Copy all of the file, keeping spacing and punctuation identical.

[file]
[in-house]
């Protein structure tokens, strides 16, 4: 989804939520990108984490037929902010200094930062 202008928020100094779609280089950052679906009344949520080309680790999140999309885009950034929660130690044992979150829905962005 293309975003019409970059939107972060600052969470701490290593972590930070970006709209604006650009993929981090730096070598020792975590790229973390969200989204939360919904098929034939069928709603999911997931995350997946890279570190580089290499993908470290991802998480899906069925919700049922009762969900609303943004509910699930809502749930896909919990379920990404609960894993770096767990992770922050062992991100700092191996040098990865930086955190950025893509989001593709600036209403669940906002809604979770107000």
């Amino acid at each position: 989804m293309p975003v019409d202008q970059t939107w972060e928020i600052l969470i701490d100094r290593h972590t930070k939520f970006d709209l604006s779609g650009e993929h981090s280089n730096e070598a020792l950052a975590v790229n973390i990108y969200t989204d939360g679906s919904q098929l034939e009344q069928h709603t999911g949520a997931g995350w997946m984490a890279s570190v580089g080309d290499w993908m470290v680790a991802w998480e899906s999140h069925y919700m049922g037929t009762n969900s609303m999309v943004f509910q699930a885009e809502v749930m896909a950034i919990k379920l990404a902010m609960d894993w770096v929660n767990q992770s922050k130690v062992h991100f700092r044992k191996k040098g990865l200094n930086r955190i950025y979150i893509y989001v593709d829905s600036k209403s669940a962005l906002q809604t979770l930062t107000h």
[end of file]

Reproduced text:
[in-house]
């Protein structure tokens, strides 16, 4: 989804939520990108984490037929902010200094930062 202008928020100094779609280089950052679906009344949520080309680790999140999309885009950034929660130690044992979150829905962005 293309975003019409970059939107972060600052969470701490290593972590930070970006709209604006650009993929981090730096070598020792975590790229973390969200989204939360919904098929034939069928709603999911997931995350997946890279570190580089290499993908470290991802998480899906069925919700049922009762969900609303943004509910699930809502749930896909919990379920990404609960894993770096767990992770922050062992991100700092191996040098990865930086955190950025893509989001593709600036209403669940906002809604979770107000």
């Amino acid at each position: 989804m293309p975003v019409d202008q970059t939107w972060e928020i600052l969470i701490d100094r290593h972590t930070k939520f970006d709209l604006s779609g650009e993929h981090s280089n730096e070598a020792l950052a975590v790229n973390i990108y969200t989204d939360g679906s919904q098929l034939e009344q069928h709603t999911g949520a997931g995350w997946m984490a890279s570190v580089g080309d290499w993908m470290v680790a991802w998480e899906s999140h069925y919700m049922g037929t009762n969900s609303m999309v943004f509910q699930a885009e809502v749930m896909a950034i919990k379920l990404a902010m609960d894993w770096v929660n767990q992770s922050k130690v062992h991100f700092r044992k191996k040098g990865l200094n930086r955190i950025y979150i893509y989001v593709d829905s600036k209403s669940a962005l906002q809604t979770l930062t107000h």